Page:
My personal research in the habitat is looking at optimization of resources and how to use our limited power and water most effectively to meet my crew’s needs. A lot of this work is intuitive. I note what we consume and learn what we need most, then compare our actions against what we have available. I use our current conditions and past actions to create predictions for the future. As inputs change (less resources are available) our actions have to change, too. Limiting negative impact to crew research and lifestyle is my goal.
A lot of good habits to save resources are the same as what you might do at home, like turning off lights when you leave a room, unplugging appliances that draw power in standby mode, and turning off the water faucet between uses. But a few things are different, like not doing laundry more than once a month and using no more than 8 minutes of shower time a week. We adapt. I use power meters to understand what appliances use the most power and try to manage our use on days with less power available. We don’t want to unplug our computers when we need to do work, and we have scientific equipment that needs to remain on even when power is low. We need to understand the habitat as an entire system, and cut out the unneeded resource suckers first.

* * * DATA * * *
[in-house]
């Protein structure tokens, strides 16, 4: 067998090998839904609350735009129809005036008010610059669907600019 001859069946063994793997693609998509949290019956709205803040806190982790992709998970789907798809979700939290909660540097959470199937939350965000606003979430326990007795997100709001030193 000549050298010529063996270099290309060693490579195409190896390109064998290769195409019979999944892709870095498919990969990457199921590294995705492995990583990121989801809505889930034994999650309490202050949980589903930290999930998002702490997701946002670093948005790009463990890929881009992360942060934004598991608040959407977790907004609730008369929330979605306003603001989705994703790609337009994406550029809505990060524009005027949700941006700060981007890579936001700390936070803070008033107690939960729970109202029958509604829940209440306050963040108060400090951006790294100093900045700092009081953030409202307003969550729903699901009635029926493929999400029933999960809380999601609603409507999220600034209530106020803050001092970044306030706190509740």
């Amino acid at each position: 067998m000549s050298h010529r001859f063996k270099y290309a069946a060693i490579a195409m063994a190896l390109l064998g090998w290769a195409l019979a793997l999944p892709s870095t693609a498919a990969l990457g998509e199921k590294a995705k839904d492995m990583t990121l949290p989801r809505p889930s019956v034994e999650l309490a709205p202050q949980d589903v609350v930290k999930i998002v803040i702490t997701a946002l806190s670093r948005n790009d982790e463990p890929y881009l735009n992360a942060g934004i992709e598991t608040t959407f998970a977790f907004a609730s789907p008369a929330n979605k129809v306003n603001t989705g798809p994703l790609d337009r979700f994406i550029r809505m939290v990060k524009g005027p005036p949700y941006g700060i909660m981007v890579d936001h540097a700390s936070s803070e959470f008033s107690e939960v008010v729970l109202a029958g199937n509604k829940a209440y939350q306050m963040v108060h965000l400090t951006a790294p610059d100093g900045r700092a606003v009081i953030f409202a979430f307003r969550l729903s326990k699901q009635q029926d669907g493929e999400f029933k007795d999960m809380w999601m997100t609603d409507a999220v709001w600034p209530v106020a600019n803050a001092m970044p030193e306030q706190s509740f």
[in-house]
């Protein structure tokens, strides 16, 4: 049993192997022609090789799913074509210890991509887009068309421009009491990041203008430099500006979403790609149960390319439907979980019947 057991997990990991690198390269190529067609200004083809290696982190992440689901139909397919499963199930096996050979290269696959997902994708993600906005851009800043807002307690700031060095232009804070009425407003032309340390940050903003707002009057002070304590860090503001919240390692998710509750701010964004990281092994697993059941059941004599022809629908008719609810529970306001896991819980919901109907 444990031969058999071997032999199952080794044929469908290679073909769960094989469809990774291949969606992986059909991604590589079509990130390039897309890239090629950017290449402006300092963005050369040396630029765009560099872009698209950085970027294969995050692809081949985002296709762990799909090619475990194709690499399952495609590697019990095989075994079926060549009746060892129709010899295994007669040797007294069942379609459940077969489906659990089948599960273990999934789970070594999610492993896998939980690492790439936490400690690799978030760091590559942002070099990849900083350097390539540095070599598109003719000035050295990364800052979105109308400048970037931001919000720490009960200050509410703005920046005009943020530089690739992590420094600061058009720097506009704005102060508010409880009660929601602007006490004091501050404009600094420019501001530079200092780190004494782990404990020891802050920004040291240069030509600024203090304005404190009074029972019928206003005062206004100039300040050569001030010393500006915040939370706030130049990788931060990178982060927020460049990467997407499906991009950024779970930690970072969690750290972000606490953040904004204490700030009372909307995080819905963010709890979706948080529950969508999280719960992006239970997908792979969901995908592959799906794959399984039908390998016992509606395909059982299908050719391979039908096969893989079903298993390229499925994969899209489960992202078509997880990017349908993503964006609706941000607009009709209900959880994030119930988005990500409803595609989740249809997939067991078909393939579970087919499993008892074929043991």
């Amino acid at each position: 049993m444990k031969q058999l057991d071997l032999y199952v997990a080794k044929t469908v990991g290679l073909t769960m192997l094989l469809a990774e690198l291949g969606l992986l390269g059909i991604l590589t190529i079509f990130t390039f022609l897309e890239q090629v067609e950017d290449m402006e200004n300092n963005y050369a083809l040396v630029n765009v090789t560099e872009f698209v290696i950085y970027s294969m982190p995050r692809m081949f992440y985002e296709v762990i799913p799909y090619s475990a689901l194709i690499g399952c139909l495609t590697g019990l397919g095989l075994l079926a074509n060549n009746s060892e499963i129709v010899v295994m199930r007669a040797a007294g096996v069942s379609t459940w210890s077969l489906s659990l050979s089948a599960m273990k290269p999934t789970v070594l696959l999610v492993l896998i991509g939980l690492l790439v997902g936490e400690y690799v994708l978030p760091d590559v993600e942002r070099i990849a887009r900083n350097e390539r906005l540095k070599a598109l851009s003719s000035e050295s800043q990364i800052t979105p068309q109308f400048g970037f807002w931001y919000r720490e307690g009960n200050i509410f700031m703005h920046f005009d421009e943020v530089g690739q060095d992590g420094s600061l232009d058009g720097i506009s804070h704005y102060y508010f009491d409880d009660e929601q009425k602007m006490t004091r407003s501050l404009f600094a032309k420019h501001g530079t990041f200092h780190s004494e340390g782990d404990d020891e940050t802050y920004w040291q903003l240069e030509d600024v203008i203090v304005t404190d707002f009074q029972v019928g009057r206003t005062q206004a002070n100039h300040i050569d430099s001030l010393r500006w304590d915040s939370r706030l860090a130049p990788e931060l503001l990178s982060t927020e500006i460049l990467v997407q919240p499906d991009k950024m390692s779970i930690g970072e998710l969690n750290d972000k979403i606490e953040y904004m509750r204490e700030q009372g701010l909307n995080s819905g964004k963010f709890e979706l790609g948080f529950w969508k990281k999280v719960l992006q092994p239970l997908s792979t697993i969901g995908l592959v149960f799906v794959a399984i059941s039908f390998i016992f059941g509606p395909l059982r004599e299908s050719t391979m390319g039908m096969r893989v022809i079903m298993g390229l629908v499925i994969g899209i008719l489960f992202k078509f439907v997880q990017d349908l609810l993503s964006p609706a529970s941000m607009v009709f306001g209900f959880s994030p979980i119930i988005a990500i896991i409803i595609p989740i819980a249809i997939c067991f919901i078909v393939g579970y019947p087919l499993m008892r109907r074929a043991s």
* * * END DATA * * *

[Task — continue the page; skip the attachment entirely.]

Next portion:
In the past, engineering optimization programs have helped me find solutions in a more robust way. I’ve been working with the modeFrontier program to build a habitat systems model and use it to find optimized uses for our resources. My goal is to see how to use resources more intelligently and limit the negative impacts of resource management. The company that makes this software did an interview with me about the project and the HI-SEAS mission a few months ago:
So far, I’ve been able to build a simple habitat power model, but optimizing it has been difficult. Ranking appliance use based on personal preferences is a lot trickier than creating a lighter suspension component for a car. I’ve been experimenting with ways to quantify our interests and preferences, so I can tell the computer model how to rank and sort them, but adding people into a system always makes it a little more squishy. We aren’t so easy to simplify down to a ranked order of numbers.